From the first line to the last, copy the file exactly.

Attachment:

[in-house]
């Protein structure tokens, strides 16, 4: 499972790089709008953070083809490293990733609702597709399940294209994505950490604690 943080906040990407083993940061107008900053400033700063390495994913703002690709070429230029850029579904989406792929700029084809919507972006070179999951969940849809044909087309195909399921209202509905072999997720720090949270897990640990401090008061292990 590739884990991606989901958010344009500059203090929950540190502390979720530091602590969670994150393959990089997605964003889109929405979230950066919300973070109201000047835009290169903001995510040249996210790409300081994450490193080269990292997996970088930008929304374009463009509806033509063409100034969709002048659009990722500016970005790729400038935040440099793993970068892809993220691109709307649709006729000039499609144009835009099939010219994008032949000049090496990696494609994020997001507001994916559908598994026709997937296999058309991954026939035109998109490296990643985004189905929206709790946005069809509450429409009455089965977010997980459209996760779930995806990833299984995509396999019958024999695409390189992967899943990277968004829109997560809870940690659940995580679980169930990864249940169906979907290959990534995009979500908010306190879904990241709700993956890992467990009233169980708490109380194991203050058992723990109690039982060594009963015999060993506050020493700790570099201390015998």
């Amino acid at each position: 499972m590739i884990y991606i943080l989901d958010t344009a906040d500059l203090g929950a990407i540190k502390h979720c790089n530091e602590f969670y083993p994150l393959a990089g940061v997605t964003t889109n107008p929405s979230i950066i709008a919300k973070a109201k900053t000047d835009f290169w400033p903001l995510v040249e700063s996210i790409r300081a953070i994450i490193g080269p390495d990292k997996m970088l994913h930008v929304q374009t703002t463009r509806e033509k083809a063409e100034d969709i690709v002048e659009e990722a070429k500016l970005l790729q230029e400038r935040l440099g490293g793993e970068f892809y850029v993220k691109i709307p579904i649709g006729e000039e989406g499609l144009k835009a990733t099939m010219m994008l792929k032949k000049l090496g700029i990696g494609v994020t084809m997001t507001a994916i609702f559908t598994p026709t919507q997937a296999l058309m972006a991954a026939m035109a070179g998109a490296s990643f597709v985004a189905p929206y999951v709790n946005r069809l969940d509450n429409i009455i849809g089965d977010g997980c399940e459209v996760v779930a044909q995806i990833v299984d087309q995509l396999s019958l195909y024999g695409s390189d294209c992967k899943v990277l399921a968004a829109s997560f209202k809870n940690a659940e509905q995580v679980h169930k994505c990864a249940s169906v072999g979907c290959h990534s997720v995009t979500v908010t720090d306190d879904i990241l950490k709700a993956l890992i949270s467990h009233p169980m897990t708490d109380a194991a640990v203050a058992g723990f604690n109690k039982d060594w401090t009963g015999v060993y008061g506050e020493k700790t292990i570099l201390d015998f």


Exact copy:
[in-house]
């Protein structure tokens, strides 16, 4: 499972790089709008953070083809490293990733609702597709399940294209994505950490604690 943080906040990407083993940061107008900053400033700063390495994913703002690709070429230029850029579904989406792929700029084809919507972006070179999951969940849809044909087309195909399921209202509905072999997720720090949270897990640990401090008061292990 590739884990991606989901958010344009500059203090929950540190502390979720530091602590969670994150393959990089997605964003889109929405979230950066919300973070109201000047835009290169903001995510040249996210790409300081994450490193080269990292997996970088930008929304374009463009509806033509063409100034969709002048659009990722500016970005790729400038935040440099793993970068892809993220691109709307649709006729000039499609144009835009099939010219994008032949000049090496990696494609994020997001507001994916559908598994026709997937296999058309991954026939035109998109490296990643985004189905929206709790946005069809509450429409009455089965977010997980459209996760779930995806990833299984995509396999019958024999695409390189992967899943990277968004829109997560809870940690659940995580679980169930990864249940169906979907290959990534995009979500908010306190879904990241709700993956890992467990009233169980708490109380194991203050058992723990109690039982060594009963015999060993506050020493700790570099201390015998």
């Amino acid at each position: 499972m590739i884990y991606i943080l989901d958010t344009a906040d500059l203090g929950a990407i540190k502390h979720c790089n530091e602590f969670y083993p994150l393959a990089g940061v997605t964003t889109n107008p929405s979230i950066i709008a919300k973070a109201k900053t000047d835009f290169w400033p903001l995510v040249e700063s996210i790409r300081a953070i994450i490193g080269p390495d990292k997996m970088l994913h930008v929304q374009t703002t463009r509806e033509k083809a063409e100034d969709i690709v002048e659009e990722a070429k500016l970005l790729q230029e400038r935040l440099g490293g793993e970068f892809y850029v993220k691109i709307p579904i649709g006729e000039e989406g499609l144009k835009a990733t099939m010219m994008l792929k032949k000049l090496g700029i990696g494609v994020t084809m997001t507001a994916i609702f559908t598994p026709t919507q997937a296999l058309m972006a991954a026939m035109a070179g998109a490296s990643f597709v985004a189905p929206y999951v709790n946005r069809l969940d509450n429409i009455i849809g089965d977010g997980c399940e459209v996760v779930a044909q995806i990833v299984d087309q995509l396999s019958l195909y024999g695409s390189d294209c992967k899943v990277l399921a968004a829109s997560f209202k809870n940690a659940e509905q995580v679980h169930k994505c990864a249940s169906v072999g979907c290959h990534s997720v995009t979500v908010t720090d306190d879904i990241l950490k709700a993956l890992i949270s467990h009233p169980m897990t708490d109380a194991a640990v203050a058992g723990f604690n109690k039982d060594w401090t009963g015999v060993y008061g506050e020493k700790t292990i570099l201390d015998f």